Case Report

A 26-year-old single virgin female presented to the emergency department on 8 January 2017 with heavy vaginal bleeding for 8 days. Her medical history revealed a history of anemia possibly due to the irregular vaginal bleeding, and her surgical history revealed a history if tonsillectomy as a child. She had her menarche at the age of 12, which was regular initially and started becoming irregular in the past six months. She had received progesterone a month earlier in another hospital. Upon examination, the patient looked pale, her blood pressure was 132/ 72, her pulse was 118, and temperature was 37.2 Celsius. Her weight was 88.5 kg with height 157 cm, and her BMI was 35.9 kg/m2. Her abdominal examination was normal. She had normal vulva and urethra. The hymen was intact and there was no apparent protruding lesion. The laboratory tests revealed a normal white blood cell count and hemoglobin of 6.6g/dl. The patient had received blood transfusion and her post-operative hemoglobin has become 11 g/dl on the following day. An abdominal ultrasonography revealed a normal looking uterus, with a hyper echoic structure in the cervix measuring 28x12 mm with normal bilateral ovaries except for multiple follicles (Figure 1).

The patient was informed about the findings and was consented for hysteroscopy cervical polypectomy along with the risks, benefits and alternatives. Under general anesthesia, a 3.5 mm bipolar hysteroscopy, Versascope (Gynecare, Ethicon, U.S.A.), was introduced into the vagina without a speculum to preserve the integrity of the hymen; saline was used as a distending medium (Figure 2). Hysteroscopy view was identified protruding polyp from the cervix. Hysteroscopy resection of the cervical polyp was performed with the twizzle, which was used to cut through the pedicle of the polyp, and a polyp forceps through the intact hymen (Figure 2) was used to remove the polyp. At the end of the procedure, the hymen was checked and it was intact. Post operatively, the patient went to recovery room in good general stable condition, and upon calling the patient postoperatively, she was doing well and the bleeding has subsided to a minimum.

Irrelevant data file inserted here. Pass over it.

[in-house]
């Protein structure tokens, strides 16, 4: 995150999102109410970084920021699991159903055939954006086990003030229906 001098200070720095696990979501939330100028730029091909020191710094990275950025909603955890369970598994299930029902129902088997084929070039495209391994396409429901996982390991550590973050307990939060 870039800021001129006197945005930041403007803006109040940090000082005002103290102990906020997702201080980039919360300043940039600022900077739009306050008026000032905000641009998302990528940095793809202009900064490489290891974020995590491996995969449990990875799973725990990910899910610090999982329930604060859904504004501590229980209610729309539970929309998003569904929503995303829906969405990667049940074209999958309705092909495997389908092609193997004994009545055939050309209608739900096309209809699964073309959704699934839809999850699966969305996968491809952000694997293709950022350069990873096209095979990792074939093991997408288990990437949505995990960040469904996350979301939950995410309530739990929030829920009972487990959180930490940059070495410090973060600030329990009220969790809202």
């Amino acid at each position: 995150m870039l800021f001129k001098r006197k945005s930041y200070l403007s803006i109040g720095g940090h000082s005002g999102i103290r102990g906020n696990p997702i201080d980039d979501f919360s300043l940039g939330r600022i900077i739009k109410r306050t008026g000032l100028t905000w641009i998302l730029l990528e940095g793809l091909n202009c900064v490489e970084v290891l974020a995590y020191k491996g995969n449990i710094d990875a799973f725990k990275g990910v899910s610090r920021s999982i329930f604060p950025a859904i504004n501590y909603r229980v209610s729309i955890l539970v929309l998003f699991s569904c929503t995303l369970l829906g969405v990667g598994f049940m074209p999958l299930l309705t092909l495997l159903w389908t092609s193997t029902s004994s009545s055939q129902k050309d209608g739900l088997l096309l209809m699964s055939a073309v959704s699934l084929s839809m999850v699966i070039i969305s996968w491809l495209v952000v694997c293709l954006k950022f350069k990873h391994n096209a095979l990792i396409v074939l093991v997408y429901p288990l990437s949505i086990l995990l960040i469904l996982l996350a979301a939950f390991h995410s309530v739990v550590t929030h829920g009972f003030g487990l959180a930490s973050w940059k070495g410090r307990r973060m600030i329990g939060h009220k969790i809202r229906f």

Figure 1: Transabdominal scan showing a mass measuring 2.82*1.26 in the cervix.

Figure 2: showing the polyp measuring 5 cm in length and the Versascope (Gynecare), twizzle lead, and polypectomy forceps.


Cervical polyps are common lesions of the cervix and usually occur in fifth decade in multiparous patients [4]. Arising usually from the endocervical canal, cervical polyp may less commonly arise from the ectocervix [6]. Although common, cervical polyps with a diameter more than 4 cm are rare, with only several cases found in the literature [5]. Our patient had a 3cm polyp diagnosed on ultrasound. Cervical polyps are composed of a main glandular component with a fibrous core [4]. Theories suggest that these lesions arise secondary to chronic inflammation or due to an abnormal response to hormones [6]. Yi et al. found heavy expression of estrogen and progesterone receptors on immunohistochemical staining of a giant cervical polyp measuring 12.6*8cm in a 35-year-old patient [4].